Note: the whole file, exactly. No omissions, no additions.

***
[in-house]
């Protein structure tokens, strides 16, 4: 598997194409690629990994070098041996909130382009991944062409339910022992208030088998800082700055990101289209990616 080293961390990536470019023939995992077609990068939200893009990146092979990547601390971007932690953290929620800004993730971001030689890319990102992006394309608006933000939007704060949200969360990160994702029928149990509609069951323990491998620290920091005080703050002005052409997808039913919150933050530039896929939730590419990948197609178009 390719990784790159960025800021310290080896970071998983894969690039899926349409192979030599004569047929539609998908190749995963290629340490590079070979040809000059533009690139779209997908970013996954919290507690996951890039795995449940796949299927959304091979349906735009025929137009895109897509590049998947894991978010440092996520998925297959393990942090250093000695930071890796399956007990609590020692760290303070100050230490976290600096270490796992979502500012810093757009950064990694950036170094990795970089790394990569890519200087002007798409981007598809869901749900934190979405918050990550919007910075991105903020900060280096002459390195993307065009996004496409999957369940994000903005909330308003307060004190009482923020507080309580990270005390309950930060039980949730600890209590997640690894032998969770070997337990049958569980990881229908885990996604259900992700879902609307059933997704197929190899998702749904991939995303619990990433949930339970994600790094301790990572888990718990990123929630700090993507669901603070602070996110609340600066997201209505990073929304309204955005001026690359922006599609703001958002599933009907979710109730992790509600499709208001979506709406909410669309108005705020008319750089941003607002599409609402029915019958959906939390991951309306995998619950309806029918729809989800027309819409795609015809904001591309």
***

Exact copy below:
[in-house]
């Protein structure tokens, strides 16, 4: 598997194409690629990994070098041996909130382009991944062409339910022992208030088998800082700055990101289209990616 080293961390990536470019023939995992077609990068939200893009990146092979990547601390971007932690953290929620800004993730971001030689890319990102992006394309608006933000939007704060949200969360990160994702029928149990509609069951323990491998620290920091005080703050002005052409997808039913919150933050530039896929939730590419990948197609178009 390719990784790159960025800021310290080896970071998983894969690039899926349409192979030599004569047929539609998908190749995963290629340490590079070979040809000059533009690139779209997908970013996954919290507690996951890039795995449940796949299927959304091979349906735009025929137009895109897509590049998947894991978010440092996520998925297959393990942090250093000695930071890796399956007990609590020692760290303070100050230490976290600096270490796992979502500012810093757009950064990694950036170094990795970089790394990569890519200087002007798409981007598809869901749900934190979405918050990550919007910075991105903020900060280096002459390195993307065009996004496409999957369940994000903005909330308003307060004190009482923020507080309580990270005390309950930060039980949730600890209590997640690894032998969770070997337990049958569980990881229908885990996604259900992700879902609307059933997704197929190899998702749904991939995303619990990433949930339970994600790094301790990572888990718990990123929630700090993507669901603070602070996110609340600066997201209505990073929304309204955005001026690359922006599609703001958002599933009907979710109730992790509600499709208001979506709406909410669309108005705020008319750089941003607002599409609402029915019958959906939390991951309306995998619950309806029918729809989800027309819409795609015809904001591309």